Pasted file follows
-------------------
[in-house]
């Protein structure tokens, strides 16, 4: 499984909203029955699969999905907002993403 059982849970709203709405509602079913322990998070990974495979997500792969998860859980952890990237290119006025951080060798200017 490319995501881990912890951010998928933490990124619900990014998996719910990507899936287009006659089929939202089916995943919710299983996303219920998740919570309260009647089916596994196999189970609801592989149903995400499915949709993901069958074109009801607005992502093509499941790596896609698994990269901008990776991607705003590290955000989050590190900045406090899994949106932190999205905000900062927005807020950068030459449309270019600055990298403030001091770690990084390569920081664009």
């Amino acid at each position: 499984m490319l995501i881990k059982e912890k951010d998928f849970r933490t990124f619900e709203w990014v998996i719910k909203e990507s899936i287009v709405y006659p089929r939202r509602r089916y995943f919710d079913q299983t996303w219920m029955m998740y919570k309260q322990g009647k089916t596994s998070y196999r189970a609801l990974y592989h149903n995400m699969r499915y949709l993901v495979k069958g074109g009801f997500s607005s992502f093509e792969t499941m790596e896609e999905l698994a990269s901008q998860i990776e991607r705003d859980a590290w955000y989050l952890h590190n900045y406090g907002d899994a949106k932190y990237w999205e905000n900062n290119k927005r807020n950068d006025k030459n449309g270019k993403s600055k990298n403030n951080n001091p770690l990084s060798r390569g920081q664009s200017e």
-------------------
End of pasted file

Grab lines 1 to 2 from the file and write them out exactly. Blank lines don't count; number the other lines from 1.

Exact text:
[in-house]
């Protein structure tokens, strides 16, 4: 499984909203029955699969999905907002993403 059982849970709203709405509602079913322990998070990974495979997500792969998860859980952890990237290119006025951080060798200017 490319995501881990912890951010998928933490990124619900990014998996719910990507899936287009006659089929939202089916995943919710299983996303219920998740919570309260009647089916596994196999189970609801592989149903995400499915949709993901069958074109009801607005992502093509499941790596896609698994990269901008990776991607705003590290955000989050590190900045406090899994949106932190999205905000900062927005807020950068030459449309270019600055990298403030001091770690990084390569920081664009």